Welcome to my blog. If you live in Surrey and birding is your obsession (to get out of bed at some ridiculously early time of the morning, no matter what the weather, to go and look at birds isn't normal behaviour, believe me) and you're still a bit of a novice (like me) then, hopefully, this blog is for you.

Monday 16 September 2013


The alarm went off at 5.30am and I woke up not having a clue at first where I was. I thought for a moment or two I was at home and had to go into London, but then the sleep haze cleared and I was in Kilnsea, East Yorkshire. Brilliant.

Peering out of the window it was still blowing a gale and raining, but that was OK. A seawatch beckoned.

I was at the Seawatch hide by 6.30am and there were already a couple of guys in there, scopes at the ready. One was top Yorkshire patch lister Steve Exley. Steve lives up the road from the Crown and Anchor pub and holds the record for a year's patch listing in Britain with a remarkable 254 birds at Spurn. His Yorkshire list is 388*, with many birds turning up in his garden. Having Common Rosefinches on your feeders, Wrynecks wandering around the garden, Great Grey Shrikes popping in, Dotterel flying over, as well as Montagu's Harrier cruising overhead makes up for a garden list one can only dream of.

Top Yorkshire birder Steve Exley in the Seawatch hide
Spurn seawatch regulars
Anyway, he's great company on a seawatch, as is his mate Ian Whitehouse, who actually lives in Dudley, but uses a caravan up the road as a base when the winds look promising. Like Steve he's retired, but sadly he lost his wife – who also loved her birding – three years ago to cancer. Nowadays he admits he has a completely different perspective on life and he spends much of his time of his hobby both at Spurn and abroad – he was planning a trip to Brazil this week.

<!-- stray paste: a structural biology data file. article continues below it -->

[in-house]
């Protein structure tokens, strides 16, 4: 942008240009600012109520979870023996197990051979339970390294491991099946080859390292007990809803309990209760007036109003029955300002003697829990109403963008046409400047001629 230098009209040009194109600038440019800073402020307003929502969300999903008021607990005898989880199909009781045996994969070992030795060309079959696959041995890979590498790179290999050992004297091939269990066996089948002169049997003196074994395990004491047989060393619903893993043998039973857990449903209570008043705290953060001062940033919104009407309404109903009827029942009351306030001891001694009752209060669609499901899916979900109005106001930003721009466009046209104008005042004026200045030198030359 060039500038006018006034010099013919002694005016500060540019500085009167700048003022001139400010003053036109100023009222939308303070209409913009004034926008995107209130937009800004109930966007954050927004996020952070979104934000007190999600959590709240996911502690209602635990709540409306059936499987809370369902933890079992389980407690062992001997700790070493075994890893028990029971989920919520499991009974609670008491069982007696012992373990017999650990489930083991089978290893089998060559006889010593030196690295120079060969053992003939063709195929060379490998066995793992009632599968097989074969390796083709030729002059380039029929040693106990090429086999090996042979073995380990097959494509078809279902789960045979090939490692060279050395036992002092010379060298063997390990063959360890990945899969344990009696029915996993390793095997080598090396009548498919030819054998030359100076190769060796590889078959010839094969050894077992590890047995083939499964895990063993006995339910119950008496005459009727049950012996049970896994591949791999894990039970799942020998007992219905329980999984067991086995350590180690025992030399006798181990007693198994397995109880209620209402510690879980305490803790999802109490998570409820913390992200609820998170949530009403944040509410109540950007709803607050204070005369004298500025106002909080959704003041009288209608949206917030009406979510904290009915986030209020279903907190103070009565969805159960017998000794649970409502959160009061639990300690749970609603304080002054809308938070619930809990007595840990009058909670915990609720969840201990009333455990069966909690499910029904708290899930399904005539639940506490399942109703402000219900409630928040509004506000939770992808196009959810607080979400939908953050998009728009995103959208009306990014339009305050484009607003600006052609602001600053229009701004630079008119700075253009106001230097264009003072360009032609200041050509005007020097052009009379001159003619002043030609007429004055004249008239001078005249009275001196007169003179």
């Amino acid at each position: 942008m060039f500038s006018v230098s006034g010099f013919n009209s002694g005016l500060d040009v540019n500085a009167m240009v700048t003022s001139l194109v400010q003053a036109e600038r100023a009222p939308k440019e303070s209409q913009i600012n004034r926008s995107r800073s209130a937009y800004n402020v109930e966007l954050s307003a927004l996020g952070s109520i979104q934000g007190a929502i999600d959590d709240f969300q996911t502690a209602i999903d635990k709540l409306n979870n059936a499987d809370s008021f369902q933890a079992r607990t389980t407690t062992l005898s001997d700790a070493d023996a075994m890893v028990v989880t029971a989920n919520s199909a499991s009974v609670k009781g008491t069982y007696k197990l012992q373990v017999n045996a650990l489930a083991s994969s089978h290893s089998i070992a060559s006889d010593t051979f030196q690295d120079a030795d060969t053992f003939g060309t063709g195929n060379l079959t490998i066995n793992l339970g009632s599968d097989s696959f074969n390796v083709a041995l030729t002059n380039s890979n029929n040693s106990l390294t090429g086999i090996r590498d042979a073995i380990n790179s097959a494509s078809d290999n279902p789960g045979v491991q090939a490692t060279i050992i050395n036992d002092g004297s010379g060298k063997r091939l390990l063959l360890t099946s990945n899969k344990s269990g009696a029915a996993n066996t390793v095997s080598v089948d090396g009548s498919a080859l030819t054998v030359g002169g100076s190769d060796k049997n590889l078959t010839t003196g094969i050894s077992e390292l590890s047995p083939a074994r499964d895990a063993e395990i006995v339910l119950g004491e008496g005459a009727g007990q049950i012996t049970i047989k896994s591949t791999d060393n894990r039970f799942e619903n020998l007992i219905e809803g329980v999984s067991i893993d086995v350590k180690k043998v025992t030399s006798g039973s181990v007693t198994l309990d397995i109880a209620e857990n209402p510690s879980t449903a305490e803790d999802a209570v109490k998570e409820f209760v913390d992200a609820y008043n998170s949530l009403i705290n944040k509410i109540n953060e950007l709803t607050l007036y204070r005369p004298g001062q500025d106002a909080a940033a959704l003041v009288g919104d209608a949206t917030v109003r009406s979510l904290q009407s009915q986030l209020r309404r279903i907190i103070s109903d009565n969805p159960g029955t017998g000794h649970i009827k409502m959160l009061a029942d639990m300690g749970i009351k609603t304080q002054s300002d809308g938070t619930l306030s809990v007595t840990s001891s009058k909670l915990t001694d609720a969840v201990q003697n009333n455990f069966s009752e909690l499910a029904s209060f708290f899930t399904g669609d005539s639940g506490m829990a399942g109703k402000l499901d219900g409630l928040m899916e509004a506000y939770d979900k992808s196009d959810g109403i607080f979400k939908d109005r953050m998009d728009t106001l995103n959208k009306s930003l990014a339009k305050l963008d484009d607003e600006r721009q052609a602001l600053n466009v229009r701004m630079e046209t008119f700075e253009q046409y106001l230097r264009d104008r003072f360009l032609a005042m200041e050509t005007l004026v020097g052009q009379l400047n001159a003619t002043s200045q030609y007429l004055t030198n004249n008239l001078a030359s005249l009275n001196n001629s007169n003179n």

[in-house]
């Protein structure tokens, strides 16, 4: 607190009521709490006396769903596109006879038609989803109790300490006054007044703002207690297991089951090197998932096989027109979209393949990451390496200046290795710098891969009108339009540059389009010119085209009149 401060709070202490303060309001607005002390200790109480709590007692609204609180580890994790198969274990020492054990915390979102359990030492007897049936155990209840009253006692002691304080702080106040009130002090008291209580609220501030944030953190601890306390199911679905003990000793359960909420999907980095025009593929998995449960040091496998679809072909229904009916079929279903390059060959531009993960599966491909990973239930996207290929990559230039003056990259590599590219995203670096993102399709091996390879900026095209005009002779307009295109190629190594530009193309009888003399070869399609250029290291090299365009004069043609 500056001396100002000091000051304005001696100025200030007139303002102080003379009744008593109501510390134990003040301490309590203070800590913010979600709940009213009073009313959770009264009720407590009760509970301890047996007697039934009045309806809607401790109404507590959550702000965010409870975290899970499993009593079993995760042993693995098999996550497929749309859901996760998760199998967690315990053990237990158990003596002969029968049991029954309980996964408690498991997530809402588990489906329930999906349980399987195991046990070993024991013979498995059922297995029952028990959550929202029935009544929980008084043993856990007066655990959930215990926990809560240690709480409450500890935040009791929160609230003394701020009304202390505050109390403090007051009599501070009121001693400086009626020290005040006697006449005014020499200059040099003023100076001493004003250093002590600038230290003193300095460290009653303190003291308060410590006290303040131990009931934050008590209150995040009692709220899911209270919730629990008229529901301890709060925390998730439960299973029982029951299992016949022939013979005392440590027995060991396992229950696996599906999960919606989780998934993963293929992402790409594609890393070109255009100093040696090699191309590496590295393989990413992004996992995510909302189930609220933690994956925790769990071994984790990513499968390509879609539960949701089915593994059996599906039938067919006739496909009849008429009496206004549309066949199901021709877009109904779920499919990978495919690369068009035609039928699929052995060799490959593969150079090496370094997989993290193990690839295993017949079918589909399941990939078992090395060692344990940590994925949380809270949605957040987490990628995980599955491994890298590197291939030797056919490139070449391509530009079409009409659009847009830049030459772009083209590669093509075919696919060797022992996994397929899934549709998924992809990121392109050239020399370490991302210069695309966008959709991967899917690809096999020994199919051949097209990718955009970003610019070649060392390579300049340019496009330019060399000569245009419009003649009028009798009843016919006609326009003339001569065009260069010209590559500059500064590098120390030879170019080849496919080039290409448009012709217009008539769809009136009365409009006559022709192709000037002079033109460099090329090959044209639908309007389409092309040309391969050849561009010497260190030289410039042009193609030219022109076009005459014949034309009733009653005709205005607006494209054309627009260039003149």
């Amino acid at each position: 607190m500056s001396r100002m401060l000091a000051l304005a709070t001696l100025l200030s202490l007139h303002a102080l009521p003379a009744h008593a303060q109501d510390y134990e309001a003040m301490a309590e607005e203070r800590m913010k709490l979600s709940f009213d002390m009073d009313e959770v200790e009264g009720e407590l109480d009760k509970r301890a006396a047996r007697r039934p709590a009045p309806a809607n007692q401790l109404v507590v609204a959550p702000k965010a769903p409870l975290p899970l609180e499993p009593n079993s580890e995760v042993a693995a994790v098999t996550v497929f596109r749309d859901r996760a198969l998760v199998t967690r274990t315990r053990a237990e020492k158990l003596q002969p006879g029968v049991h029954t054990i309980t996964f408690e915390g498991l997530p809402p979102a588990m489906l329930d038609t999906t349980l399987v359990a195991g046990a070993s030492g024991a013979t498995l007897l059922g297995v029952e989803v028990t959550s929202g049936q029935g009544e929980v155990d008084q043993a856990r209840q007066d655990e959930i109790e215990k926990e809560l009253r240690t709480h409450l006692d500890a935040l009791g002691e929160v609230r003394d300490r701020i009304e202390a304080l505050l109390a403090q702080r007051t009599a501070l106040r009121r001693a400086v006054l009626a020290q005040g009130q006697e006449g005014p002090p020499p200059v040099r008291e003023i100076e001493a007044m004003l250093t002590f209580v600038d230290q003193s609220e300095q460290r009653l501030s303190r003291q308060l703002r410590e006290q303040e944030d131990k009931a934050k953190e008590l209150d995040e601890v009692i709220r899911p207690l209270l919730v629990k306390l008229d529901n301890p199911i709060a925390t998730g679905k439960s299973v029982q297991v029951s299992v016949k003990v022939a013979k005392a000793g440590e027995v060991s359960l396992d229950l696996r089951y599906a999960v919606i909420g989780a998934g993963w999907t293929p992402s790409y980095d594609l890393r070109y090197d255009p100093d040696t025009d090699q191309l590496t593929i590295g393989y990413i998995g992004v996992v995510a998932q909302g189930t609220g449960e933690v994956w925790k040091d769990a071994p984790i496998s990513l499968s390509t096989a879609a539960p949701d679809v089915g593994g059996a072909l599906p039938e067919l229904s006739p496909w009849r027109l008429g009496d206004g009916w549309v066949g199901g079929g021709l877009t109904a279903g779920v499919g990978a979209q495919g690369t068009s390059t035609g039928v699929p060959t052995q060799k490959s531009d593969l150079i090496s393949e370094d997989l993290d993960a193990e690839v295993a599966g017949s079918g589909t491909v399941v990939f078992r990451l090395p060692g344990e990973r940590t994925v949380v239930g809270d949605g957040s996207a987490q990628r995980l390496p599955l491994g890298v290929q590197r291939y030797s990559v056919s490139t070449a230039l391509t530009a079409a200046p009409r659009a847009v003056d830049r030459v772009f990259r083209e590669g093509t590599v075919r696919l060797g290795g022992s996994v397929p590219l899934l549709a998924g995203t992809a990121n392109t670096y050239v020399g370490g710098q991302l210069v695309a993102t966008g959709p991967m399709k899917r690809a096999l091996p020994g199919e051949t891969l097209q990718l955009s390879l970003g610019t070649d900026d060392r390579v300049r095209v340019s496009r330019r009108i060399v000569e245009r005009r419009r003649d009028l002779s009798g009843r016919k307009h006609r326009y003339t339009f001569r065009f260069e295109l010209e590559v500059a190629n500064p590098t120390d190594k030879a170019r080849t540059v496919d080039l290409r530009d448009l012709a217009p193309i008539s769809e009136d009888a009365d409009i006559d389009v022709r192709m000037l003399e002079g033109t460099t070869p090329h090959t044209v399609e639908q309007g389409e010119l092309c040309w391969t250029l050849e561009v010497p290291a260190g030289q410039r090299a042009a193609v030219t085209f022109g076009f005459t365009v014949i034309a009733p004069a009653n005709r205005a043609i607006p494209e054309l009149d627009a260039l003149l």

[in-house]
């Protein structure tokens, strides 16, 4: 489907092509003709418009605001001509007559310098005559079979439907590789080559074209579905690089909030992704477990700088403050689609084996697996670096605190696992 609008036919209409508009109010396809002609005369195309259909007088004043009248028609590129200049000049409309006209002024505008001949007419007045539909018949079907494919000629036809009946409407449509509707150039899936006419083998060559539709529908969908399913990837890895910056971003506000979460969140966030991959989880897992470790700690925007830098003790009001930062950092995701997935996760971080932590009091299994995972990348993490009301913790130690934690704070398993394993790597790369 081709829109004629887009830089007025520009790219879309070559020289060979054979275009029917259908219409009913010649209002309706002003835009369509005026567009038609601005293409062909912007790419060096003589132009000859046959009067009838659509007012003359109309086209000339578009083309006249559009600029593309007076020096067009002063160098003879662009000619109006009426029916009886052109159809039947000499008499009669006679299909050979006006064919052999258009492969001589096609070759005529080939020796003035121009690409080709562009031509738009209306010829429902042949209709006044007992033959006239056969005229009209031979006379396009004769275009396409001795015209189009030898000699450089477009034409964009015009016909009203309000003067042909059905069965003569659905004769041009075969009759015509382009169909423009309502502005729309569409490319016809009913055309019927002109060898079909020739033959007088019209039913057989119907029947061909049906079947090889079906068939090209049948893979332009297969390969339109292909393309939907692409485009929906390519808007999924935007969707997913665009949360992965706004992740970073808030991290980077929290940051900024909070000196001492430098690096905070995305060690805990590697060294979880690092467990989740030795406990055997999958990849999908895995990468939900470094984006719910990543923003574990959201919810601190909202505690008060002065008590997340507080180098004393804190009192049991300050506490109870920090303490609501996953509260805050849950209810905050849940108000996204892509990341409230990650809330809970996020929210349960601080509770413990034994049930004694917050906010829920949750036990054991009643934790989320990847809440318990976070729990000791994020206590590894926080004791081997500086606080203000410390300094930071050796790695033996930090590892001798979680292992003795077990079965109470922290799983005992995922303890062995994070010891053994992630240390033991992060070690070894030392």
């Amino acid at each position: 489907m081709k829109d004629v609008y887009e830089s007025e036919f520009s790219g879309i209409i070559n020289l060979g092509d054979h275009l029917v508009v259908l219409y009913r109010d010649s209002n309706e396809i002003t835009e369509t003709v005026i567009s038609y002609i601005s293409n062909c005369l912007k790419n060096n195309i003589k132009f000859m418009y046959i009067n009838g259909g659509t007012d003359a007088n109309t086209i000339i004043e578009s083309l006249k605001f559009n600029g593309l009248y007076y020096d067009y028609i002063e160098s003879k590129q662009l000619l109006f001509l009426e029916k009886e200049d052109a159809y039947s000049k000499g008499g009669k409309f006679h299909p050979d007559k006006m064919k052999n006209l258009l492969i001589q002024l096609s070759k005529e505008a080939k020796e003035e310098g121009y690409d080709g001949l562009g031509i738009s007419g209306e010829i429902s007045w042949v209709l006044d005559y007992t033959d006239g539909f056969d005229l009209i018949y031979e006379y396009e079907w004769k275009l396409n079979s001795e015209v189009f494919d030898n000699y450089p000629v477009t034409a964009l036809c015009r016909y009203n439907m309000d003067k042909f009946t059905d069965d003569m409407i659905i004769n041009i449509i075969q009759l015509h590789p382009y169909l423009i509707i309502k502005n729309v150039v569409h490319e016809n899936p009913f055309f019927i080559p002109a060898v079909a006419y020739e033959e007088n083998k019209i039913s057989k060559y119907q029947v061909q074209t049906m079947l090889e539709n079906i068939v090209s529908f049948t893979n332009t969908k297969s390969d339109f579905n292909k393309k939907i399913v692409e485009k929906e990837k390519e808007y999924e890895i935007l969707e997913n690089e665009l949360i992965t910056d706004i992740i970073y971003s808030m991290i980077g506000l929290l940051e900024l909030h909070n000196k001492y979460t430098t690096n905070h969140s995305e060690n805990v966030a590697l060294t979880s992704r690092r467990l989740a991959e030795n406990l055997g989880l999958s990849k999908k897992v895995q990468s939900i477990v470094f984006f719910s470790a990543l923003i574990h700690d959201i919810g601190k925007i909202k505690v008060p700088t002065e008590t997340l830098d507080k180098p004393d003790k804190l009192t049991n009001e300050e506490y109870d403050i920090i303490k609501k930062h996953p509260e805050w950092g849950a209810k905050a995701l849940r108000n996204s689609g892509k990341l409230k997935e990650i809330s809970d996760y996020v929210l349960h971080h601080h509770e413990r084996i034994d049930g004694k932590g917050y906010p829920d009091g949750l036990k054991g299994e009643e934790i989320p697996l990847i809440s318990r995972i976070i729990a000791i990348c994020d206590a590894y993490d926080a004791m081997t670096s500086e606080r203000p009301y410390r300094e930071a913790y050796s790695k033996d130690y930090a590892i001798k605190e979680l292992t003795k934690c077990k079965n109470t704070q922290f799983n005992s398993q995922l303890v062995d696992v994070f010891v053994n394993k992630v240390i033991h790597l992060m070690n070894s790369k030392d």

By 7am the hide was pretty much full, and included a post-graduate from York University, Tim, who was one of a group of young lads who were volunteers at the Spurn Observatory. He was perched at the southern end of the hide and pretty much gave everyone the heads-up when birds flew past on the sea from the south. He had experienced eyes for someone so young. Another birder with sharp eyes is former Tice's Meadow patch watcher (he's now based on Portland Bill) Sean Foote, who was also present along with Tice's Meadow watcher Matt Phelps and Steven Penn, so very few birds were missed.

It is important at this juncture to give a word of advice to anyone who reads this blog and who is, similar to me, not an experienced birder but wishes to go on a seawatch.

Seawatching is hard-core birding – exhilarating but hard work and it's difficult to make accurate ids. It is imperative to spend the seawatch among experienced birders, otherwise you will see very little, and any birds you do see you'll have little or no clue what they are. Spend a day with people who know what they are doing, however, and you will get so much more out of it.